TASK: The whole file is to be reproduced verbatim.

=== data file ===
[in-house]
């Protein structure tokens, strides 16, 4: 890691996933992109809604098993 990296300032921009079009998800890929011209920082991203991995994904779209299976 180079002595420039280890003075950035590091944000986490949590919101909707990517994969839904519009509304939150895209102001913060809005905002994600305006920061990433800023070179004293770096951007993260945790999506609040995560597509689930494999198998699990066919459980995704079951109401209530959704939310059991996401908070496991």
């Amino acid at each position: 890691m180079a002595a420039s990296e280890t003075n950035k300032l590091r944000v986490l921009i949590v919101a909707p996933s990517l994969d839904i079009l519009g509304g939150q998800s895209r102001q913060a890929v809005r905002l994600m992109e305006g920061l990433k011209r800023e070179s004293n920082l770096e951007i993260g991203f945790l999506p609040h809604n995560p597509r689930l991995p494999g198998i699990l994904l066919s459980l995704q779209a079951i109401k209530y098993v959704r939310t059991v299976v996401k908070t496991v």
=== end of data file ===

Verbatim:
[in-house]
């Protein structure tokens, strides 16, 4: 890691996933992109809604098993 990296300032921009079009998800890929011209920082991203991995994904779209299976 180079002595420039280890003075950035590091944000986490949590919101909707990517994969839904519009509304939150895209102001913060809005905002994600305006920061990433800023070179004293770096951007993260945790999506609040995560597509689930494999198998699990066919459980995704079951109401209530959704939310059991996401908070496991």
């Amino acid at each position: 890691m180079a002595a420039s990296e280890t003075n950035k300032l590091r944000v986490l921009i949590v919101a909707p996933s990517l994969d839904i079009l519009g509304g939150q998800s895209r102001q913060a890929v809005r905002l994600m992109e305006g920061l990433k011209r800023e070179s004293n920082l770096e951007i993260g991203f945790l999506p609040h809604n995560p597509r689930l991995p494999g198998i699990l994904l066919s459980l995704q779209a079951i109401k209530y098993v959704r939310t059991v299976v996401k908070t496991v």